Envelope Manufacuters Association’s Tonya Muse on Envelopes
Copywriting legend Herschell Gordon Lewis has said that envelopes serve two purposes: to get themselves opened and to keep their contents from “spilling out onto the streets.” While sound production makes the latter a simple goal, the former poses a more formidable challenge. Understanding this, Alexandria, Va.-based trade association Envelope Manufacturers Association (EMA) and its nonprofit research arm, the EMA Foundation, set out in late 2005 to conduct a study that would offer some insight into how people view and relate to envelopes.
Since I know you love envelopes—in 2005, 63 percent of efforts received by the Who’s Mailing What! Archive were envelope packages—I thought it would be interesting to talk with Tonya Muse, senior vice president of the EMA and executive director of the EMA Foundation, about some of the study’s findings. Here, she reflects on the important role personalization plays in that vital first impression, the impact gender and race have on what a prospect looks for in an envelope, and where she sees envelopes headed.
TG: What did the study determine were the most effective tactics for getting an envelope opened?
TM: We found the name of the sender and return address is the number one reason why people pay attention to an envelope and look inside. Another effective tactic is personalization. People are more inclined to open an envelope when there is some kind of personal element to it, especially if it’s handwritten or has a postage stamp; people seem to respond to elements that exude a personal touch. Also, when mailers personalize their envelopes to a hobby. For example, if we know that someone is an avid book reader and the text on [the envelope] keys into that, that will capture their attention. People also are definitely more inclined to read print if it has color, if it’s vivid and if it’s an odd shape, not just the typical #10 or 9˝ x 12˝ mailer. What the study found, beyond just the linear personalization, is the importance of how envelopes personally engage someone. Maybe it’s packaged in such a way that is a little mysterious, or it’s distinctive in the shape or the texture. How the envelope personally engages the recipient and evokes emotion has a lot to do with [its] ability to get opened.
TG: The study breaks out results by cohorts, including gender and race. Can you speak to some of the differences you saw?
TM: What we found that was very interesting is how women respond to envelope personalization. This keys into research done by the U.S. Postal Service in its Mail Moment study. USPS designated the “household mail CEO” and in most instances, that is a woman. Not surprisingly, when it comes to envelope personalization and the criteria we talked about before—the sender’s name, whether or not it’s hand-addressed, if there’s a real postage stamp—women in particular respond to these kinds of personalization. If women are primarily the mail CEOs in their household, then it would behoove mailers to really pay attention to how to personalize envelopes.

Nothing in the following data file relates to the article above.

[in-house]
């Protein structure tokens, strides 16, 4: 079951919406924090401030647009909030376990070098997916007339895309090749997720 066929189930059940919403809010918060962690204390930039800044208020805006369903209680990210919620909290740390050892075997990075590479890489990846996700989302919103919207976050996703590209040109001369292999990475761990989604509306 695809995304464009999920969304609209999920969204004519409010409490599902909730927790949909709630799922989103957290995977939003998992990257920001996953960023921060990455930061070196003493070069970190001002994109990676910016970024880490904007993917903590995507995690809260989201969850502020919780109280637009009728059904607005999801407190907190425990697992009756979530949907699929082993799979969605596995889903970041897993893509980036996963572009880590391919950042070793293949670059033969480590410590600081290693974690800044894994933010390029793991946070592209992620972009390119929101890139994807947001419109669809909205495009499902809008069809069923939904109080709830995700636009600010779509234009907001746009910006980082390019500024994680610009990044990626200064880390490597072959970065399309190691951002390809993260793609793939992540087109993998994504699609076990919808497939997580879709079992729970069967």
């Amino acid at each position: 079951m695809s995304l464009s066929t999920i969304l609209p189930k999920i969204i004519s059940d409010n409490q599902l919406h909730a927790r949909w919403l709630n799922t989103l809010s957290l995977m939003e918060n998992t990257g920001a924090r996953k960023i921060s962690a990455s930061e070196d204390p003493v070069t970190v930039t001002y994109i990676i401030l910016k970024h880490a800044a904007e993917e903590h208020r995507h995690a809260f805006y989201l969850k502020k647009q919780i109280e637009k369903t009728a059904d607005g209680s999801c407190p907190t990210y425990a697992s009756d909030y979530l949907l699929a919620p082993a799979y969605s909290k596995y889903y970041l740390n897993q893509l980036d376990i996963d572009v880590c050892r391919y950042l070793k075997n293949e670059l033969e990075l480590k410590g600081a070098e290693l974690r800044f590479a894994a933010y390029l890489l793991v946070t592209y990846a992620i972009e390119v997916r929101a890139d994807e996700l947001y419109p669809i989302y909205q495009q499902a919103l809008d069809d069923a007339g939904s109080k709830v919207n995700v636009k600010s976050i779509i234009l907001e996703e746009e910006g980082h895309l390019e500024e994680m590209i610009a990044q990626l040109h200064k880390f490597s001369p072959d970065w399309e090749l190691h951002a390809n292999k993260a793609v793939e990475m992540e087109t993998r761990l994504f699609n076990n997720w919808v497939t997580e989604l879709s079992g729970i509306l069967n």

Another interesting thing we saw is that direct mail is an important call to action for people of color. Also, when you look at whether or not something is marked special delivery, that resonates more with African-Americans than Hispanics and Caucasians. Caucasians are more likely to respond to hand-addressing and real postage stamps, while African-Americans and Hispanics respond more to the way a piece is designed, including color, size and shape. Hispanics are more likely to open an envelope that offers protection for its contents, such as padding.
We see some stronger pulls on certain elements among certain groups, but we feel pretty strongly that all consumers respond to personalization.
TG: Where do you plan to take your research next?
TM: What this study confirmed is what we already suspected. It just gave us a quantitative way to confirm it. But we have learned new things from some of the ad agencies and mailers [about] what’s important to them as mailers. They are interested in innovation in the industry. And we hope to build on that and share that information with envelope manufacturers as they develop new products.
TG: You mention innovation. What kinds are you seeing?
TM: One of the things I do is go out and visit with members and see what they are producing, The colors that are out there and the type of papers are innovative. There are a lot of alternatives to the standard, #10 white wove envelope, [like] the brown kraft and some glassine-style, very thin, very light-weight envelopes, which helps in the mailings costs. There are also some nice linens. In the United Kingdom, they are moving to shape-based pricing for the mail, and I’m hearing the United States could move down that road too, with postage based on the shape and not just the weight of the envelope, so that could bring a lot of changes.
[From the June 2006 issue of Inside Direct Mail, a sister publication to Target Marketing. To learn more about Inside Direct Mail, visit http://www.insidedirectmail.com.]